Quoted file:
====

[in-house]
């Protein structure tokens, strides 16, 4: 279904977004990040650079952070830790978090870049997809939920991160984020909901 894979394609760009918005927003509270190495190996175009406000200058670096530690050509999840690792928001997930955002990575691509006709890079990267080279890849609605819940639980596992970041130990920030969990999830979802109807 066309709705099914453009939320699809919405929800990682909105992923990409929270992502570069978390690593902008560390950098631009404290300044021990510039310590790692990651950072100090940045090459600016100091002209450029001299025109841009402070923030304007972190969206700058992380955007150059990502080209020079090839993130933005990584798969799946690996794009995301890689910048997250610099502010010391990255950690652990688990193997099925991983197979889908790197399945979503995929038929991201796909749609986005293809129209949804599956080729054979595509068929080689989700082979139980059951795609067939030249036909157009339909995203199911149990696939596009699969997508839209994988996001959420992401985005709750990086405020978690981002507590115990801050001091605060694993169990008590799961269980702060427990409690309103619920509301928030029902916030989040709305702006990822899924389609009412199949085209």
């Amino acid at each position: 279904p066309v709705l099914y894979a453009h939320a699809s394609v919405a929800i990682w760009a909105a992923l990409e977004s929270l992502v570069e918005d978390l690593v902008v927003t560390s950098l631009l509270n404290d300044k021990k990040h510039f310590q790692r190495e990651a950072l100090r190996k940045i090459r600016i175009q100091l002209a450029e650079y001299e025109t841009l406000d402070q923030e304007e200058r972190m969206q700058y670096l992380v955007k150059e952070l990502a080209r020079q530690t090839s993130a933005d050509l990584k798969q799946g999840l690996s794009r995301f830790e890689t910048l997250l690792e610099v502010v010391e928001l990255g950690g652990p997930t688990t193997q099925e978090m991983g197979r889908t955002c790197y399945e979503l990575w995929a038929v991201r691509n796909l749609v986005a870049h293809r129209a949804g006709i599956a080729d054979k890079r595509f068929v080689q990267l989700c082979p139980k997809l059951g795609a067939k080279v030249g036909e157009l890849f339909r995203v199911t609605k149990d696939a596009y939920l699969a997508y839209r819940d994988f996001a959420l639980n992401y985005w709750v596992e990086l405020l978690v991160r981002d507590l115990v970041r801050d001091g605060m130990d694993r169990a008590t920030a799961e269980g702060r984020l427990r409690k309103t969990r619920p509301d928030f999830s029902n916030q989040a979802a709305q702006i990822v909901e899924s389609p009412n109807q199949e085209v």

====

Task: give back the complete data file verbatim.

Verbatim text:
[in-house]
């Protein structure tokens, strides 16, 4: 279904977004990040650079952070830790978090870049997809939920991160984020909901 894979394609760009918005927003509270190495190996175009406000200058670096530690050509999840690792928001997930955002990575691509006709890079990267080279890849609605819940639980596992970041130990920030969990999830979802109807 066309709705099914453009939320699809919405929800990682909105992923990409929270992502570069978390690593902008560390950098631009404290300044021990510039310590790692990651950072100090940045090459600016100091002209450029001299025109841009402070923030304007972190969206700058992380955007150059990502080209020079090839993130933005990584798969799946690996794009995301890689910048997250610099502010010391990255950690652990688990193997099925991983197979889908790197399945979503995929038929991201796909749609986005293809129209949804599956080729054979595509068929080689989700082979139980059951795609067939030249036909157009339909995203199911149990696939596009699969997508839209994988996001959420992401985005709750990086405020978690981002507590115990801050001091605060694993169990008590799961269980702060427990409690309103619920509301928030029902916030989040709305702006990822899924389609009412199949085209």
């Amino acid at each position: 279904p066309v709705l099914y894979a453009h939320a699809s394609v919405a929800i990682w760009a909105a992923l990409e977004s929270l992502v570069e918005d978390l690593v902008v927003t560390s950098l631009l509270n404290d300044k021990k990040h510039f310590q790692r190495e990651a950072l100090r190996k940045i090459r600016i175009q100091l002209a450029e650079y001299e025109t841009l406000d402070q923030e304007e200058r972190m969206q700058y670096l992380v955007k150059e952070l990502a080209r020079q530690t090839s993130a933005d050509l990584k798969q799946g999840l690996s794009r995301f830790e890689t910048l997250l690792e610099v502010v010391e928001l990255g950690g652990p997930t688990t193997q099925e978090m991983g197979r889908t955002c790197y399945e979503l990575w995929a038929v991201r691509n796909l749609v986005a870049h293809r129209a949804g006709i599956a080729d054979k890079r595509f068929v080689q990267l989700c082979p139980k997809l059951g795609a067939k080279v030249g036909e157009l890849f339909r995203v199911t609605k149990d696939a596009y939920l699969a997508y839209r819940d994988f996001a959420l639980n992401y985005w709750v596992e990086l405020l978690v991160r981002d507590l115990v970041r801050d001091g605060m130990d694993r169990a008590t920030a799961e269980g702060r984020l427990r409690k309103t969990r619920p509301d928030f999830s029902n916030q989040a979802a709305q702006i990822v909901e899924s389609p009412n109807q199949e085209v």